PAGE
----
Right now should be a yoga practice. I need to take the space created on the mat…and let that sense of the present be my guide for these last three weeks. And not read any more first hand versions of “how I survived Stok Kangri.” Namaste.
Since the cancellation of my 4 pm Saturday Bikram class, my Saturday training has turned into a five mile run with the present goal of picking up speed. The last run was a break through – all five under 12 minutes and mile 3 was 11:01. Not much for you real runners out there but for me – something to be proud of.
But occupying one’s mind is a huge part of running, at least for me. And as I pushed along on this glorious blue sky day in Central Florida – here are some miscellaneous thoughts.
Uber is becoming a huge deal here, with pro and con views circulated in the local paper, facebook and all other sorts of places. I was devoutly glad of Uber last night, however, when daughter number 2, home for the holidays, and her friends all wanted to go downtown at about 11 pm. The husband and I had arrived back from a colleague’s party only to find six or so cars parked in front of our house, together with two large SUVs double parked with two men outside talking on their cell phones, waiting to transport the various and sundry party goers at our house into downtown. But the daughter and friends weren’t driving themselves – and for that I was glad!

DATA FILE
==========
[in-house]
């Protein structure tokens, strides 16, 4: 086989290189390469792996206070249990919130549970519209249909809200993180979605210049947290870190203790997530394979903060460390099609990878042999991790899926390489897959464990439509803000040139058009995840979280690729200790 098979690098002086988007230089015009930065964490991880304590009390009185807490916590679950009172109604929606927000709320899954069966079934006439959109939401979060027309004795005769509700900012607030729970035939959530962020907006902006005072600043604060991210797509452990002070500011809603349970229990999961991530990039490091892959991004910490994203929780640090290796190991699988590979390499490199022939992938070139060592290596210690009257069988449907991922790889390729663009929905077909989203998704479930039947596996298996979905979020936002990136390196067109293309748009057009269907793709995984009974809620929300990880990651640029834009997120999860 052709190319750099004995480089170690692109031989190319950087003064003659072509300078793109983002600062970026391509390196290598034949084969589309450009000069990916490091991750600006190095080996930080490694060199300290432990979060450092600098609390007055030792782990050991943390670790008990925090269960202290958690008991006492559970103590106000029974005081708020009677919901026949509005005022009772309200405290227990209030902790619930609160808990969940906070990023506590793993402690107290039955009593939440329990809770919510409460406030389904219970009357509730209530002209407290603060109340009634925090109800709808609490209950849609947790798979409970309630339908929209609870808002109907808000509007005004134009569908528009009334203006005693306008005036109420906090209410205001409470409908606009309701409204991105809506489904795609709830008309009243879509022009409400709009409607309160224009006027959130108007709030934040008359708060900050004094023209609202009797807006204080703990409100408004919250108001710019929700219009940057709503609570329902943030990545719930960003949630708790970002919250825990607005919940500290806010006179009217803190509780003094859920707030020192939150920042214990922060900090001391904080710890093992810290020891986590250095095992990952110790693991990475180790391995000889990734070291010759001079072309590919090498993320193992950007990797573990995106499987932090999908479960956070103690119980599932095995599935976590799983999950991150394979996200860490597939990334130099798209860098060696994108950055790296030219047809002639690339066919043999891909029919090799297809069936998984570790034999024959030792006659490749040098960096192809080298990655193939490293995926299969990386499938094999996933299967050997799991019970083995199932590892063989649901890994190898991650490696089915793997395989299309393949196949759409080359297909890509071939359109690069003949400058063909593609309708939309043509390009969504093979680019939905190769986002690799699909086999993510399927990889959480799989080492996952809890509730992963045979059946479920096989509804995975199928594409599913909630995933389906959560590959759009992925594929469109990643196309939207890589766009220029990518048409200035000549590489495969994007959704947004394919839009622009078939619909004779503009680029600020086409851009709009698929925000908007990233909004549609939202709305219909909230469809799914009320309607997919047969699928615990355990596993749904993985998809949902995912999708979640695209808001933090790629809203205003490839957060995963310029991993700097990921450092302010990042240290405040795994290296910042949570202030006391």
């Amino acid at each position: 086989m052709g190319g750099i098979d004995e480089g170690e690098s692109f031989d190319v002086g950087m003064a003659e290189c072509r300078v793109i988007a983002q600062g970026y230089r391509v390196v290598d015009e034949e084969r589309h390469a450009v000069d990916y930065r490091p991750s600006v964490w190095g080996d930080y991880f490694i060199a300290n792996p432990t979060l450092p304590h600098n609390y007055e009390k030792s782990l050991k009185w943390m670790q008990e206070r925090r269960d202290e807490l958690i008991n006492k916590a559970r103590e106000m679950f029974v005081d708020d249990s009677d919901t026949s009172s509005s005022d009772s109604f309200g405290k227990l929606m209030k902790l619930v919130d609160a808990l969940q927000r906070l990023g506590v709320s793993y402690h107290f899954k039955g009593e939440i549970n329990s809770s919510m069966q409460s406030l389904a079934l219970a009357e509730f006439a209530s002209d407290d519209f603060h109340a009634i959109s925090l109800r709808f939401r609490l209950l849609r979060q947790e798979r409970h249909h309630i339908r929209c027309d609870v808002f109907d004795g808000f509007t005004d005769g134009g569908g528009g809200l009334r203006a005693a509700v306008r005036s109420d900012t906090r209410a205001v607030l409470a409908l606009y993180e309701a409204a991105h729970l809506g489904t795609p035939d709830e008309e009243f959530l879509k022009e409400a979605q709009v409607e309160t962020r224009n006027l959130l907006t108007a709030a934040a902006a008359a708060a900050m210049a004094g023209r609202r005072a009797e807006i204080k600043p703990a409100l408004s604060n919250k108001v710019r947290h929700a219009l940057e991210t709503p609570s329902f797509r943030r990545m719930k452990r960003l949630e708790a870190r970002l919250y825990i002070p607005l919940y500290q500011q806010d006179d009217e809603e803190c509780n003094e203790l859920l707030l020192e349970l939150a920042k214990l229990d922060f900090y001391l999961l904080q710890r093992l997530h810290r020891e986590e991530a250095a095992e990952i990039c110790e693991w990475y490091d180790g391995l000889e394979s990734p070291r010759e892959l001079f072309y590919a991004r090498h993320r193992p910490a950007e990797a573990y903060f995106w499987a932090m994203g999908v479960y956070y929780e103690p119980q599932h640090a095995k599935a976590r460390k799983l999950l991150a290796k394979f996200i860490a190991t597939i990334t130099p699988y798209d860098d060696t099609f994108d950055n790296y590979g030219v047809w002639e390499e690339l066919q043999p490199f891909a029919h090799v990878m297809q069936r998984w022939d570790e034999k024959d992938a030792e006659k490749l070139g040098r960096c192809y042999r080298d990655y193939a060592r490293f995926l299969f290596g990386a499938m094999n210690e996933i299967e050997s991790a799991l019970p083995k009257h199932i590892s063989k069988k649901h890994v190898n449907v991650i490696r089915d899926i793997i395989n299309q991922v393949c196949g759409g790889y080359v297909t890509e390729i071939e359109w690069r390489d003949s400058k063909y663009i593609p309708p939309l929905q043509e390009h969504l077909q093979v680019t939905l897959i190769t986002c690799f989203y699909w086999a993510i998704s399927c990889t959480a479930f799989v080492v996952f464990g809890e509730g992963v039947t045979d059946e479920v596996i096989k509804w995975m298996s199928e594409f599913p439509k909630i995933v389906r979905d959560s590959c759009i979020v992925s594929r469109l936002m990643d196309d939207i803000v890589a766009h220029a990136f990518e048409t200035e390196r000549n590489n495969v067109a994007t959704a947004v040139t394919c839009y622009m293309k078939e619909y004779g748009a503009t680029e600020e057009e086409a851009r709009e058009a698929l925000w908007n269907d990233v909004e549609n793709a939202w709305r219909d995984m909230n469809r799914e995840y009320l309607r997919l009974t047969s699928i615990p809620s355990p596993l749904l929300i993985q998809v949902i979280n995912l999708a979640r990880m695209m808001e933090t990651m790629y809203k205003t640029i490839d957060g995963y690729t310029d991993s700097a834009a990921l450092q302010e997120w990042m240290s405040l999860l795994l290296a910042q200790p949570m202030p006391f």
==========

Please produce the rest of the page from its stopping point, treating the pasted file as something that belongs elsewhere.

And somehow Uber makes me think of Airbnb. It’s really the same concept – rent your spare room, avoid hotel taxes and regulations – and why shouldn’t you? In fact, I look at my own house with its private entrance to the guest suite, and I would have a perfect set up. So why shouldn’t I?